Medvedev sees an Afghan threat to Russia and Central Asia

The former president of Russia, Dimitri Medvedev, who currently holds the position of deputy chairman of the Russian Security Council, said in an op-ed for the Gazeta.Ru news website published on Saturday, that Russia and the Central Asian countries are threatened with a new wave of a migration crisis against the background of the situation in Afghanistan.

"Tens of thousands people had to leave their homeland in search for a peaceful life. To this day, Afghan citizens make up one of the largest groups of refugees seeking shelter in Europe. A new round of the migration crisis is also looming for Russia and the countries of Central Asia," he stated.

He added that the US and its allies "abandoned tens of thousands of Afghans who, sincerely believing in the ‘Western future,’ have been closely cooperating with NATO during all these twenty years.".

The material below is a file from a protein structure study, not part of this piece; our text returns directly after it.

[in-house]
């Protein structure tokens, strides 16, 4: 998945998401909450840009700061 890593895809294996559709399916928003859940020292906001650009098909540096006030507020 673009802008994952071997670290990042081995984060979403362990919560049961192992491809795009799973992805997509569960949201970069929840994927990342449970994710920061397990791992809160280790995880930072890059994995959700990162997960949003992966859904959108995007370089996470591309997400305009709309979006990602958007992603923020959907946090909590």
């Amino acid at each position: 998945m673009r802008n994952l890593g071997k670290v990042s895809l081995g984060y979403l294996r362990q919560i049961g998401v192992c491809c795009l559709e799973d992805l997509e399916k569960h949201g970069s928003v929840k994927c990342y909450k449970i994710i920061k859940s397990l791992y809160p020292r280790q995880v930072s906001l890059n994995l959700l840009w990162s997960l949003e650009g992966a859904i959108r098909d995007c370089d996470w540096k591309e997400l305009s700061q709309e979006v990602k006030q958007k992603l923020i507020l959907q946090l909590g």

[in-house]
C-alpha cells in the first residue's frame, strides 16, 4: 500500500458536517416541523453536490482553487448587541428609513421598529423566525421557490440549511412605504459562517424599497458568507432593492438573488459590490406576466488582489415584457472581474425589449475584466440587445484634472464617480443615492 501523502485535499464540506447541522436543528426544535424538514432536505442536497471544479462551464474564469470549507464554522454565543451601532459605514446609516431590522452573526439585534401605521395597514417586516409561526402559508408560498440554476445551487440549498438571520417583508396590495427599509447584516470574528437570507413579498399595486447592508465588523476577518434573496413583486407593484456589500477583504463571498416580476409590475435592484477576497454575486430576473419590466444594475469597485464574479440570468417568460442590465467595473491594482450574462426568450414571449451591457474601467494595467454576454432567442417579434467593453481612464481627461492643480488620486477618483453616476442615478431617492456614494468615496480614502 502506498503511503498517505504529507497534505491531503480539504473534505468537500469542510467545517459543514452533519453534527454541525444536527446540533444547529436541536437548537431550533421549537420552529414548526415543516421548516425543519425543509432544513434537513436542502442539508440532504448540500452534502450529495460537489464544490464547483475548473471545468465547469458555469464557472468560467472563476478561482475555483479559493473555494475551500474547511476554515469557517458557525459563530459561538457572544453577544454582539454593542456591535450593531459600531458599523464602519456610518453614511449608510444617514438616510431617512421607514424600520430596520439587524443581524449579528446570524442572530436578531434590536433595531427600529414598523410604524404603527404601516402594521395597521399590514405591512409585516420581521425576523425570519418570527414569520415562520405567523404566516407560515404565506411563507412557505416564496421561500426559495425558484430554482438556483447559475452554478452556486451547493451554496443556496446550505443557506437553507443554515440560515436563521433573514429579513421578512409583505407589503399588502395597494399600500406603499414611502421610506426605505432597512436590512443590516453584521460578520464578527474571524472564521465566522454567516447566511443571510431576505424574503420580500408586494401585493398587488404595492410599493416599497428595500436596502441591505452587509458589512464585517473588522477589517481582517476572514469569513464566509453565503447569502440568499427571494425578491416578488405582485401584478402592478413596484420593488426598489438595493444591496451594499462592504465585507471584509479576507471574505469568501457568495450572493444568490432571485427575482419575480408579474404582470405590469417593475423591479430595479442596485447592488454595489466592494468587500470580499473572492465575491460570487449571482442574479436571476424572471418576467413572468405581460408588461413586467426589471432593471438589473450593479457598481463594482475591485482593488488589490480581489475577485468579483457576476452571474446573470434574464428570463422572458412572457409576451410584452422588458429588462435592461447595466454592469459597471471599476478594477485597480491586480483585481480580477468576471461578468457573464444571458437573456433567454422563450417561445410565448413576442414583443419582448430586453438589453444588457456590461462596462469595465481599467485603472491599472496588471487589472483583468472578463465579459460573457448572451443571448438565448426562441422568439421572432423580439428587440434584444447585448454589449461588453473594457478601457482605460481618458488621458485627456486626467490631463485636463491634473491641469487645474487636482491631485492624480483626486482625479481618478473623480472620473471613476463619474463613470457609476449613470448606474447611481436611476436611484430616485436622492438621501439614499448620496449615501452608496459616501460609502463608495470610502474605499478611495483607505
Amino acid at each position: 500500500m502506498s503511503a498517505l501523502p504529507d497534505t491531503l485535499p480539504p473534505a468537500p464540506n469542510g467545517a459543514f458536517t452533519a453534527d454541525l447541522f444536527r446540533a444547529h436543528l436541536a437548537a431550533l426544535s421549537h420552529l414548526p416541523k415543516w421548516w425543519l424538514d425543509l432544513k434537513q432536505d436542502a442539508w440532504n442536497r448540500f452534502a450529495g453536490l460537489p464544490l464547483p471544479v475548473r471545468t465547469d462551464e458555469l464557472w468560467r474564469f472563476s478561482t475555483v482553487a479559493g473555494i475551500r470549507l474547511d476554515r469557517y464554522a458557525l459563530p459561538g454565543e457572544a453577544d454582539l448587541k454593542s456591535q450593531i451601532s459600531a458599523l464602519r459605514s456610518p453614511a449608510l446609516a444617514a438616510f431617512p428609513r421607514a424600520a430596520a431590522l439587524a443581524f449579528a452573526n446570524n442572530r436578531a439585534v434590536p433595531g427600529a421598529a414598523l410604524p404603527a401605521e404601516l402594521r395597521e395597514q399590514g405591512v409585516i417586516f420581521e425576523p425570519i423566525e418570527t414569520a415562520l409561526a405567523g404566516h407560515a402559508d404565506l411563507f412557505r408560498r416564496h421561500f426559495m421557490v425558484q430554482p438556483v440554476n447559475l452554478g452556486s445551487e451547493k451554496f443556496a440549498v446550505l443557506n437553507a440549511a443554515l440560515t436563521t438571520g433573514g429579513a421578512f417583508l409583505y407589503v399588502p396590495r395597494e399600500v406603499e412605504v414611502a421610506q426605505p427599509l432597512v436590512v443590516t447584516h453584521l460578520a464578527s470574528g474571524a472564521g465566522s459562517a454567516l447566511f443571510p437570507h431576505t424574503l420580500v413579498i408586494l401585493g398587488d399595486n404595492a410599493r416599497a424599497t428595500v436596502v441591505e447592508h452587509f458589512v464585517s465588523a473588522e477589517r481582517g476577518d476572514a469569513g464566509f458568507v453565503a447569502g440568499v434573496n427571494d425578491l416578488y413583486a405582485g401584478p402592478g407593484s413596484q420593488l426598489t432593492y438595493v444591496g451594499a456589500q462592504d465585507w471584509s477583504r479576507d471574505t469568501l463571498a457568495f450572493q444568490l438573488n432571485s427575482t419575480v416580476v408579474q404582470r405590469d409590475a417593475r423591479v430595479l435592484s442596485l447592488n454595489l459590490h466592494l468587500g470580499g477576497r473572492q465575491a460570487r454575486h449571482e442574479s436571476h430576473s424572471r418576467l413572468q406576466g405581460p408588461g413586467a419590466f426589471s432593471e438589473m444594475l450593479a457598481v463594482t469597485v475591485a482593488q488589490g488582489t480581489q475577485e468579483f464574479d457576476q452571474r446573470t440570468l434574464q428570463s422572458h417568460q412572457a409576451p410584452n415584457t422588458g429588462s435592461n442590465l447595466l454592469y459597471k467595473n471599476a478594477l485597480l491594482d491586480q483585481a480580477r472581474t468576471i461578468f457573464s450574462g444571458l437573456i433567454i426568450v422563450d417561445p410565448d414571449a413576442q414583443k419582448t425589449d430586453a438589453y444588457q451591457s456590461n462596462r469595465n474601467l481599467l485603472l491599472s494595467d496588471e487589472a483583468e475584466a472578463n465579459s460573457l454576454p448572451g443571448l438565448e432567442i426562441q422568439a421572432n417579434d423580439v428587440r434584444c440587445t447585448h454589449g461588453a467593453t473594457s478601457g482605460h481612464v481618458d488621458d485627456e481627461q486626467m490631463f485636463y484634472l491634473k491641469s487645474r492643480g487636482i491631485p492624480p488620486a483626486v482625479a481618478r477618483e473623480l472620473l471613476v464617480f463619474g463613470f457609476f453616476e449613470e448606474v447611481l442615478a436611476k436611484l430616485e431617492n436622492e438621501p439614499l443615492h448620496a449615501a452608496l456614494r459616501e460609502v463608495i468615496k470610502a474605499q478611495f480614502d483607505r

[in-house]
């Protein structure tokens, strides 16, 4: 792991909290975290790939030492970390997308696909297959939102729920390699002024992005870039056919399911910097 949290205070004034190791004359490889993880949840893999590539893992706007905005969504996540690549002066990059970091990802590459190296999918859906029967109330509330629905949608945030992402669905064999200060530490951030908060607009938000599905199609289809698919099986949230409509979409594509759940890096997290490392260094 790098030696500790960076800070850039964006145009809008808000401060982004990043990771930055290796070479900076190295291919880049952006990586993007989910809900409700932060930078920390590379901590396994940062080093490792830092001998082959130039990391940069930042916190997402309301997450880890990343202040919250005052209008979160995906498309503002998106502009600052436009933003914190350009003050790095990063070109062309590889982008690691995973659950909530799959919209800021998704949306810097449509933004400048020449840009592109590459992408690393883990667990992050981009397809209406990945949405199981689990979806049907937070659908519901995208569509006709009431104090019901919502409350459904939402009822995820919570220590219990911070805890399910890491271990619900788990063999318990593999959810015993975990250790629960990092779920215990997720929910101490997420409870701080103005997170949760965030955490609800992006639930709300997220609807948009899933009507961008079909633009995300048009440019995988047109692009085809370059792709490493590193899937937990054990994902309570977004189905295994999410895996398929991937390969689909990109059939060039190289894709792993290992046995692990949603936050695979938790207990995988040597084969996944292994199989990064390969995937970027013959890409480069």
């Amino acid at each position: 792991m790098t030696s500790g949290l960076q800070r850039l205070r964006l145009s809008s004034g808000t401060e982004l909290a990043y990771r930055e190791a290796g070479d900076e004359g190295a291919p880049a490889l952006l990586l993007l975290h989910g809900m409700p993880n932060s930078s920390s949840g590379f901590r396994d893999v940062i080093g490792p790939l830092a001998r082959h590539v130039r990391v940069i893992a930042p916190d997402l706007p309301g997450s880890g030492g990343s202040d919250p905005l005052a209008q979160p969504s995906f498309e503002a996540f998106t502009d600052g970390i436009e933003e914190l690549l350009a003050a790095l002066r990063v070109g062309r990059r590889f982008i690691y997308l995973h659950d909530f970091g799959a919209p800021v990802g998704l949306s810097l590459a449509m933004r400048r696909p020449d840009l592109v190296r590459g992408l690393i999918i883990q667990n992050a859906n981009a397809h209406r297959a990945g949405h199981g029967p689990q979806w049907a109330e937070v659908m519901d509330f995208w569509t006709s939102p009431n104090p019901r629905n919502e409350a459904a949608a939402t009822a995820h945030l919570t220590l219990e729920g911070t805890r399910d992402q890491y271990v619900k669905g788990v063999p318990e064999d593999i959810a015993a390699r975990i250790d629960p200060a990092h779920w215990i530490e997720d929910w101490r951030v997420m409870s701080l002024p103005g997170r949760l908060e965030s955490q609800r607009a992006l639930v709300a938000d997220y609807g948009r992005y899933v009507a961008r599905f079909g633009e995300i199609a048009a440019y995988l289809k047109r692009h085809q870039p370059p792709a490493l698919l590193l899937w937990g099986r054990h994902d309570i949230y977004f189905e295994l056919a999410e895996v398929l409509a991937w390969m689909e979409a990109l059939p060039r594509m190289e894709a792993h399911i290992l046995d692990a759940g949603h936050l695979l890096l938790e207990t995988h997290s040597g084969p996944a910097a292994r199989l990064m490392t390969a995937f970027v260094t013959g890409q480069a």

Moscow is interested in intra-Afghan differences being settled with the participation of the entire range of political forces in this country, Deputy Chairman of the Russian Security Council said.

Russian leaders in recent weeks have continued to express concerns about the situation in Afghanistan, and its possible impact on both Russia as well as other former Soviet states. Russia appears to be still undecided as to how to engage with the Taliban regime in Kabul. In the meantime Russia has bolstered its military ties with the Central Asian republics in an attempt to halt any potential increase in Islamist insurgency operations in the region.

 

source: commonspace.eu with gazeta.ru (Moscow) and TASS (Moscow)
photo: Dimitri Medvedev (archive picture)

 

 

 

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